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“There comes a time in every firefighter’s life when he’s called upon to do what ordinary men cannot.  Knowing that his inaction may lead to another’s death…and that his action may lead to his own…how he responds in that moment will follow him beyond the grave.  What separates firefighters from ordinary men is the acceptance that death awaits us all.”

I first wrote that in my personal journal over five years ago, and it’s something I believe wholeheartedly.  I believe it so much so, that every time I leave home to report for duty, I am focused on that singular thought.  Is today the day I will be called upon to answer the call that will define my career?  Have I done enough to prepare?  Have I done everything in my power to earn the right to come home at the end of my shift?  Have I studied enough?  Have I trained enough?  Have I disciplined my body, soul, mind and spirit enough to endure what I will face today?

Men, this isn’t going to be your regular feel-good Father’s Day letter, meant to lift you up and recognize your work as a father.  Instead, I believe God has placed on my heart an urgent need to challenge us all…not just you, but me too…and my challenge today comes from my twenty plus years fighting fires.

Brothers, I believe we are daily being pruned, tested, refined, and sharpened.  With the singular purpose to ensure we are battle-hardened and ready to respond in that moment that will define our lives and follow us into eternity.  How you prepare in the days, months and years beforehand will shape how you respond in that moment.

Brother, wherever you are in life, you were created by God, perfect in every way.  A sinner like the rest of us, yes, but perfect in the eyes of the Lord.  You were made with a purpose.  He has you here to bring Him glory…to make disciples.

“Go, therefore, and make disciples of all nations, baptizing them in the name of the Father and of the Son and of the Holy Spirit, teaching them to observe everything I have commanded you.  And remember, I am with you always, to the end of the age.” – Matthew 28:19-20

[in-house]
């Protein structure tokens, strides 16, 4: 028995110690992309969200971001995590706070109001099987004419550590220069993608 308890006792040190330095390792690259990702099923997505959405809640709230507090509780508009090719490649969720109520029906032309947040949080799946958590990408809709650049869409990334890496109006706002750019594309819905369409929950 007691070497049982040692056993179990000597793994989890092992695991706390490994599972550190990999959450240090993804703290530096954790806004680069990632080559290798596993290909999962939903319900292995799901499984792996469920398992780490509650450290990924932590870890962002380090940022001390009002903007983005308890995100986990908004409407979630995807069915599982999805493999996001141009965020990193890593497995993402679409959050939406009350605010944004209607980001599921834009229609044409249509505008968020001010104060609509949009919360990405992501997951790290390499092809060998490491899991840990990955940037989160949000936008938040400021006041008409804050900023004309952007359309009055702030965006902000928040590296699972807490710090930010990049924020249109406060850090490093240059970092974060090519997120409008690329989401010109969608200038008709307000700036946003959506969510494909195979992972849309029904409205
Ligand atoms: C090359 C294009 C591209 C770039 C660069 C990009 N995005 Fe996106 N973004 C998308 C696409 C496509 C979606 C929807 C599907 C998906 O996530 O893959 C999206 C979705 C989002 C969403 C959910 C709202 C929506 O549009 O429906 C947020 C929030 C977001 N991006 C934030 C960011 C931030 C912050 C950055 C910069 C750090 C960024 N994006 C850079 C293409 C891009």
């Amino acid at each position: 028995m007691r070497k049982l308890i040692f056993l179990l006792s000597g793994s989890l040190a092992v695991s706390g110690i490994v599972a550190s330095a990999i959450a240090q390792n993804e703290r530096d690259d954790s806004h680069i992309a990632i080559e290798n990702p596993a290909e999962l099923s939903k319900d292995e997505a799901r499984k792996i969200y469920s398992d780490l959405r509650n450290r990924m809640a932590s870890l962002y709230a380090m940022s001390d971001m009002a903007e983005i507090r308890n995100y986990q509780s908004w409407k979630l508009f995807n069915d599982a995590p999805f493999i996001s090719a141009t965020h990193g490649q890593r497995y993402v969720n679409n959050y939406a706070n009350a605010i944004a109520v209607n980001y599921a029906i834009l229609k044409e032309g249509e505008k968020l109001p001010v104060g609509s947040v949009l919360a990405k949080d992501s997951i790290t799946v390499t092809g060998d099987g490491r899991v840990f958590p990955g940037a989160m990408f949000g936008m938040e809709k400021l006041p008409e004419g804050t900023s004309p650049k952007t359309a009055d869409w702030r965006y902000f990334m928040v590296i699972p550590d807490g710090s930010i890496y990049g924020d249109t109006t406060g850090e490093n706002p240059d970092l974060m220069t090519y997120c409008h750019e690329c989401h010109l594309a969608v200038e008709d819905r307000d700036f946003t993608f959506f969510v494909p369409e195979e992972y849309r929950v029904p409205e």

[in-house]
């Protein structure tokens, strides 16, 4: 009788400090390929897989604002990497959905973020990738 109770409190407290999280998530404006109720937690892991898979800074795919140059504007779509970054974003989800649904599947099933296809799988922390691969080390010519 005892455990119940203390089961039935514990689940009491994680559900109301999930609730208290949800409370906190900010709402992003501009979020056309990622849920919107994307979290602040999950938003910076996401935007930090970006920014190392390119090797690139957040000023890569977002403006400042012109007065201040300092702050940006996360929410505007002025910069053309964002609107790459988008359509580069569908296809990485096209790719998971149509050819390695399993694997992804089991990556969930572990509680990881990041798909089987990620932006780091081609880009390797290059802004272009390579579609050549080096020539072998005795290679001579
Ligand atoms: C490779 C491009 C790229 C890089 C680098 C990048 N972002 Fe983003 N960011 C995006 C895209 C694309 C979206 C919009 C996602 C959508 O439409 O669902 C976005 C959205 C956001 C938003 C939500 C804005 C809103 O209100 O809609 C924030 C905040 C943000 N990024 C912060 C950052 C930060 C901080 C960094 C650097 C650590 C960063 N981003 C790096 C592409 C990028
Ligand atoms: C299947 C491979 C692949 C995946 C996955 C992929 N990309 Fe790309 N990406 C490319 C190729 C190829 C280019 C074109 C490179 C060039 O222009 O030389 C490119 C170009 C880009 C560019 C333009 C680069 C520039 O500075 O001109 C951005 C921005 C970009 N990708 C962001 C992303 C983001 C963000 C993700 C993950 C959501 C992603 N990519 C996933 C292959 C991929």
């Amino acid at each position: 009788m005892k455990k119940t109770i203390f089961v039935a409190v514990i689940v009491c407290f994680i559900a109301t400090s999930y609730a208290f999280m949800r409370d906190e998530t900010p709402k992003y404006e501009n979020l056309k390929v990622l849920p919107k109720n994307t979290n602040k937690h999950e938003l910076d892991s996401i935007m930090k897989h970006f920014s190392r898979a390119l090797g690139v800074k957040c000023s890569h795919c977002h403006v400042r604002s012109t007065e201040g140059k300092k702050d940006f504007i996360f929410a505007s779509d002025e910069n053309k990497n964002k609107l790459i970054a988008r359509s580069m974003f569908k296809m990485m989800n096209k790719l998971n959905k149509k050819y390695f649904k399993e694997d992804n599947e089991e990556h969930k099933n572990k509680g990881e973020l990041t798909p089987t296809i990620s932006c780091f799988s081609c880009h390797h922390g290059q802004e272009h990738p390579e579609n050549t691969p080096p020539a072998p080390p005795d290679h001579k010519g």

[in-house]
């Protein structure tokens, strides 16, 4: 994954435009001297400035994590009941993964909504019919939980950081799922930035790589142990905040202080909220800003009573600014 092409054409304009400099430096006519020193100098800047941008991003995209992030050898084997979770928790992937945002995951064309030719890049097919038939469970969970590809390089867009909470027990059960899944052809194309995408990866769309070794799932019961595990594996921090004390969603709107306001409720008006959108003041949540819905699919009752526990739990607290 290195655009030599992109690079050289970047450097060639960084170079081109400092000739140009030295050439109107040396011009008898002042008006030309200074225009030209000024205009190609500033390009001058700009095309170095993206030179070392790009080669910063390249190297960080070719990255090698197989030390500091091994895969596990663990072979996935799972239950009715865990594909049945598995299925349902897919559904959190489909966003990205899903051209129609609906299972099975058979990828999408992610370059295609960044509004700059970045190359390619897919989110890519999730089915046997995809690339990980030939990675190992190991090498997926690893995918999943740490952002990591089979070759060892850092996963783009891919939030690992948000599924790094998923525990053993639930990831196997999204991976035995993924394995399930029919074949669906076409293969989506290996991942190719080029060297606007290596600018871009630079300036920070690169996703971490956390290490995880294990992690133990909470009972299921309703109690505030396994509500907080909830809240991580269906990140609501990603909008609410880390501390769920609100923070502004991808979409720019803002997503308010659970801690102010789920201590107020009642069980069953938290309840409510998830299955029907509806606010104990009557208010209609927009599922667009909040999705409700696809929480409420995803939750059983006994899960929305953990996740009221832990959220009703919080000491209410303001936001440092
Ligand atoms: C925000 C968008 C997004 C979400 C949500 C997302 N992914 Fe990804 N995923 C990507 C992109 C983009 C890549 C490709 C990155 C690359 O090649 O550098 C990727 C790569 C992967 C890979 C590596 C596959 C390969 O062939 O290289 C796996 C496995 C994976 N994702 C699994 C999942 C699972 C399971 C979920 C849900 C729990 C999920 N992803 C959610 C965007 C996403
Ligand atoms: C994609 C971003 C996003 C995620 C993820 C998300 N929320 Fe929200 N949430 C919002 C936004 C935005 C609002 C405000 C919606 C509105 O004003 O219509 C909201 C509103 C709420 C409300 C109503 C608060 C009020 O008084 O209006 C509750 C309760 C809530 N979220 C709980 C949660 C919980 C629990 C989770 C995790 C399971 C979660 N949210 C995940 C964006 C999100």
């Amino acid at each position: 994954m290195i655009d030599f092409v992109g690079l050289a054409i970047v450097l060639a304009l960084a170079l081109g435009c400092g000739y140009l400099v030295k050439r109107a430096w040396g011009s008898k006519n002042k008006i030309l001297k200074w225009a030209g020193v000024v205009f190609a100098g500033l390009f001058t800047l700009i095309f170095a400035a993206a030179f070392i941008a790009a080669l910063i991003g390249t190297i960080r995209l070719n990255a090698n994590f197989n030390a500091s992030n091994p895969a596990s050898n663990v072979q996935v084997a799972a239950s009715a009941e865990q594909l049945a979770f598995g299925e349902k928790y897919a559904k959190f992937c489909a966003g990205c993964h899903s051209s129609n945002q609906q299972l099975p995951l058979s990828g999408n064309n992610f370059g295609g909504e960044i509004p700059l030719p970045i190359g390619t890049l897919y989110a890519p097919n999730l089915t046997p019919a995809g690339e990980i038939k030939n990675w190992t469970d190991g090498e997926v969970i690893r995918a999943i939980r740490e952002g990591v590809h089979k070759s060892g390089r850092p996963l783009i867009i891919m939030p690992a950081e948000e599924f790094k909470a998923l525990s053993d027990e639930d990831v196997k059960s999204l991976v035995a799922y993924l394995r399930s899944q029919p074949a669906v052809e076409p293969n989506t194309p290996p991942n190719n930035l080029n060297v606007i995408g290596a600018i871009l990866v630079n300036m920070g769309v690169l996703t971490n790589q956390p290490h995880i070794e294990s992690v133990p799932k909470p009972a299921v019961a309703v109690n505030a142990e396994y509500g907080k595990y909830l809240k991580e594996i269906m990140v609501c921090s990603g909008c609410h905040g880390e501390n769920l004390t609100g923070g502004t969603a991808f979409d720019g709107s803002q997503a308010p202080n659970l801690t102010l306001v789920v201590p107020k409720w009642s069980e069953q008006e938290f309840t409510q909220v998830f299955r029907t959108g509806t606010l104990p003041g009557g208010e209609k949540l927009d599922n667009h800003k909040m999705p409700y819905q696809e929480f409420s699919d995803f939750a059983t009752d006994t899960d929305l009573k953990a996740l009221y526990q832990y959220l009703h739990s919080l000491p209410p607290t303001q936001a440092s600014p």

But Jason…I don’t know how to do that.  I’m not a good speaker.  I’m not a natural leader.  I don’t have all the answers to people’s questions about God.  Whatever excuse you choose to insert into trying to get out of the Great Commission (and I’ve use them all myself) is invalid.  Simple as that.  It. Is. Not. Valid.

Listen brothers.  I don’t know what your gift is…but I know you have one.  Some of us are meant to teach and preach…some in large congregations…others in small groups or one-on-one.  Some have the gift of worship and prayer.  Others were given a passion for nurturing and serving others.  Maybe you’re good at evangelizing and spreading the Gospel.  Whatever it is, you need to find it…and quick.

Do you get the urgency with which I’m saying this, men!?  We’re living in a world where the Lord God will return any day, and our time to prepare is limited!  Our culture is saturated with sin, depravity, lawlessness, laziness, and apathy…devoid of the Truth that is Jesus Christ.  What are you doing NOW to prepare for the moment you will be called upon to share the Gospel with someone who is lost?  Do you even have a heart for the lost?  Is our greatest concern not for the people in our life who will be condemned to hell for eternity?  Shouldn’t that be our gravest concern and the focus of all our attention?

Men…my brothers in Christ…when’s the last time you memorized Scripture?  Participated in a small group or attended Sunday School?  Worshipped alongside your family?  Studied the bible with your spouse or children?  Spent more than five consecutive minutes in prayer?  Shared the gospel with a lost person?  Loved on your neighbors by meeting a physical need?  Served a stranger in a way that opened the door to sharing Jesus with them?  Our world, nation, state, community, church, family NEEDS you us men of God to step up to the plate…to lead…to PRAY.

If there’s one thing I’ve learned in over two decades of being a firefighter, it’s that there is no “routine” call-out.  Expect the unexpected.  In this line of work, there’s a general understanding that we’re being asked to solve every problem on what is the worst day of someone’s life.  If we don’t have the answer, we better find the answer…and quick.  Adapt and overcome.